ManufacturingStories is a place where everyone can learn about and share information on the many exciting programs available to help revitalize & modernize manufacturing in America and to help bridge the skills gap between education and the workplace.

How Vocational Training Can Help to Shrink the Growing Skills Gap

Guest post by Nicholas Wyman

A jobs revolution is upon us. Globalization and the fast pace of technological change will continue to sculpt the jobs of today and tomorrow – and skills training is shaping up to be the way of the future.

Now more than ever, we need to recognize that there is no single pathway for launching and building a successful future. Instead, we need to open our eyes to the countless opportunities for job seekers, at any stage of life, to gain the specialized skills to land rewarding and lucrative careers.

Yet despite the vast number of jobs available, employers are finding that there aren’t enough people with the ‘right’ skills for the job. According to a recent Accenture survey, a stunning 46% of U.S. executives anticipate that over the next two years they won’t have the skilled labor they need. [1]

This skills shortage poses a real threat. Sixty-six percent of the executives surveyed by Accenture face losing business to the competition, and 64% will lose revenue thanks to the lack of skilled employees. More than half risk a serious drop in customer satisfaction, stalled innovation, and delays in development of new products and services.


So what is the reason for the skills gap that we now face?

Unfortunately, there remains a common misconception that a traditional four-year college degree is the only logical choice for intelligent, motivated people.

Yet successful careers are not handed out with college diplomas; they are built through imagination, passion, and dedication to getting the right education, at the right time.

Looking out to 2020, a recent report from Georgetown University’s Center on Education and the Workforce shows that 66% of tomorrow’s jobs will not require a four-year degree [2]. Half of those jobs, however, will require training beyond high school such as vocational certifications or Associate’s degrees.

The same report shows that employers will continue to place a high value on transferable employment skills like communication, active listening and leadership. These skills and others, can easily be acquired at community colleges or through other types of vocational training, and are often the key ingredients in crafting a dream career.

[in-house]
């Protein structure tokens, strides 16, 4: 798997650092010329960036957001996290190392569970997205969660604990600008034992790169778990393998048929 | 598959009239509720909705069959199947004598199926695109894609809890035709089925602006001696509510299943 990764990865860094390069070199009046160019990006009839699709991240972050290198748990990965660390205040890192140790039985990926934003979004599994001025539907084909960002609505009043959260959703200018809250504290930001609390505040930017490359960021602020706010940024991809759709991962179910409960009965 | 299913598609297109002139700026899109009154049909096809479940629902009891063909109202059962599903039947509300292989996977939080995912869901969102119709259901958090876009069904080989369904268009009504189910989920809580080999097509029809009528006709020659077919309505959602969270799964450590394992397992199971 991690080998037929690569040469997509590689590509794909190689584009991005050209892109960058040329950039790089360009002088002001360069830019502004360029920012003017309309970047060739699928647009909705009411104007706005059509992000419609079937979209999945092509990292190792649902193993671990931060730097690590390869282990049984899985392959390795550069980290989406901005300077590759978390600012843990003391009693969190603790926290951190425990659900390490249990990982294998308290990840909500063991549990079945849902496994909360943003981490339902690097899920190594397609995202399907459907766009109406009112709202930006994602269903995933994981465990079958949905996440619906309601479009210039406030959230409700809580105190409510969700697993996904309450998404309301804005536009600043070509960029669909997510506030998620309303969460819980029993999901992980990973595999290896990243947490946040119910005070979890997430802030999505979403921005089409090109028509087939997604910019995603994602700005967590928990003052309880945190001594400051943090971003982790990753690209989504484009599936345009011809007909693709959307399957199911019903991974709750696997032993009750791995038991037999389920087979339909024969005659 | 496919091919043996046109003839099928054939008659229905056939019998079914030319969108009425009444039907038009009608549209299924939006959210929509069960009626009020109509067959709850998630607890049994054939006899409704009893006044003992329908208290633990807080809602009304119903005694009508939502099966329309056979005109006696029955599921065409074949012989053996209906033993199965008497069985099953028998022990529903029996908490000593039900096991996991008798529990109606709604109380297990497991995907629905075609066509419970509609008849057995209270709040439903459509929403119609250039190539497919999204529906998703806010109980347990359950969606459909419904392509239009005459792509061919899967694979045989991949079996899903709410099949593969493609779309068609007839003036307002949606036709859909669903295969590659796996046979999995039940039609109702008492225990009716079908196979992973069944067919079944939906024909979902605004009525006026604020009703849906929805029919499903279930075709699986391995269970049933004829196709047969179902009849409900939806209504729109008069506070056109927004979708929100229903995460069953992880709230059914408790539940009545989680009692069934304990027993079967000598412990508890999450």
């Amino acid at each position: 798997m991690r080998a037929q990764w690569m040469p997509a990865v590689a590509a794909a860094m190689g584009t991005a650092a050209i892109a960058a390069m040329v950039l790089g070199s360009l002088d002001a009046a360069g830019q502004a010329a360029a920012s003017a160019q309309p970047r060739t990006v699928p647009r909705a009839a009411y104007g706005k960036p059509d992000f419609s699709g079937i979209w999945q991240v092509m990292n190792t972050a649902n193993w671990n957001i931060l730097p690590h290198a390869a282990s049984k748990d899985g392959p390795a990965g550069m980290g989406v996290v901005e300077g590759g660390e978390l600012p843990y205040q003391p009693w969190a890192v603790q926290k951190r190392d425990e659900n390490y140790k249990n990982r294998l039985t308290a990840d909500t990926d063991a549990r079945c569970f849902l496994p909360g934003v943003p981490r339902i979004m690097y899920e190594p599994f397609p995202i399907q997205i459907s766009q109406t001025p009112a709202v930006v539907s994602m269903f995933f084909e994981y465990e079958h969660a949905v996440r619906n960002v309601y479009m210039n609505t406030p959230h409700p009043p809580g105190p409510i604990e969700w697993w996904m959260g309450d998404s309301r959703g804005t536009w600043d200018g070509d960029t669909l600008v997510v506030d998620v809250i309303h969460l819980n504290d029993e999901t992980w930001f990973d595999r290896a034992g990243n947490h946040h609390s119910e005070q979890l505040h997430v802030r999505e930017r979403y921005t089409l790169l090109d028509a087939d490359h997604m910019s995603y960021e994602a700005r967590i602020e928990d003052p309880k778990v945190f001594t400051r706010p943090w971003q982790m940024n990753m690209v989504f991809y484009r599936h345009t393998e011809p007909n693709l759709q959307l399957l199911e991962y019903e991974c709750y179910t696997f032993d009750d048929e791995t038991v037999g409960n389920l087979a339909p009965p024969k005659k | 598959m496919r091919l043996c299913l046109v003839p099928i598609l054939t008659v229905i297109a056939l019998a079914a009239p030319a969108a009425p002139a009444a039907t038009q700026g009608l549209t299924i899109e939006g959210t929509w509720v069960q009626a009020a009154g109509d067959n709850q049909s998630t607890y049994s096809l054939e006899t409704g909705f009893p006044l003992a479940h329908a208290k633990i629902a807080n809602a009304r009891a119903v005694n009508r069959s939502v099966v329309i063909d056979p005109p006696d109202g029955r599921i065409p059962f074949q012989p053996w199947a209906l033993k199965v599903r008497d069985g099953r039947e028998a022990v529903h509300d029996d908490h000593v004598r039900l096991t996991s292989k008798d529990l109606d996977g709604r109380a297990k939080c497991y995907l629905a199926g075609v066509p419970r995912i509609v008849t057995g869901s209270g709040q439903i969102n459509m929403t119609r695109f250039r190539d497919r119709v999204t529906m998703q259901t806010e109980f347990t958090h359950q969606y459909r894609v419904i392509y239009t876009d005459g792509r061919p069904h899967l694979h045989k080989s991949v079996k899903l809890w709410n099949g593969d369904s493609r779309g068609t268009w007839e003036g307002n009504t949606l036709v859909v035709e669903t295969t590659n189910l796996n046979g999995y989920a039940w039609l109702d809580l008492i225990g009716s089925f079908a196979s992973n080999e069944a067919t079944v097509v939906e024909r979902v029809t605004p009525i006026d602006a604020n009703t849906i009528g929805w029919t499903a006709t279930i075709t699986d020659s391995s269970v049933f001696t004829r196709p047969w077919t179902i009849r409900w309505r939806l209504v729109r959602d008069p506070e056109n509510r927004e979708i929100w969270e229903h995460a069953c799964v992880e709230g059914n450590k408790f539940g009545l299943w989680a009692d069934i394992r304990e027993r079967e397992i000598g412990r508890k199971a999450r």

In researching for my book JOB U, I had the privilege of connecting with a number of people who have carved out their own unique, rewarding career paths in surprising ways. The common thread was not a four-year degree or diploma; it was that they followed their passions, going where their interests led them, and gaining the necessary skills along the way.

And keep in mind that skills training isn’t just for jobs in the trades. Today, vocational training is a direct pathway to well-paying jobs in technology and engineering, business, hospitality, health care and more—just about any job sector you can imagine. Far from being second-best, skills-based learning is now, more than ever, the way to make a dream career a reality.

So what can you do?

1 Discover what you love to do (without it costing a fortune).

What better way to discover what you enjoy than by trying it out? Just signing up for an online course or an introductory class at your local community college can give you an idea of what you want, or don’t want, to do. And, best of all, it’s much cheaper to test the waters this way than to sink thousands of dollars into a semester at an expensive university.

2 Consider different ways to learn.

For many people, the traditional structure of college—sitting in a classroom and listening to a lecture—is a difficult way to learn. There are many different learning styles, and the typical classroom format only appeals to one of them. Many of us learn better by doing, and seeing results in the real world. Others benefit greatly from having the focused attention of a mentor, which is often an aspect of apprenticeships and traineeships. Vocational training provides limitless opportunities to learn in different ways and contexts, helping build confidence as you build skills.



[1]Accenture. (2013). Accenture 2013 skills and employment trends survey: Perspectives on training [PDF].



About the Author

Nicholas Wyman is a speaker and expert on applying real-world solutions to the challenges companies face in finding skilled employees. He is CEO of the Institute for Workplace Skills and Innovation, which develops mentoring programs for corporations and places people in apprenticeship and training programs globally. He has an MBA and has studied at Harvard Business School and the Kennedy School of Government.

Learn more at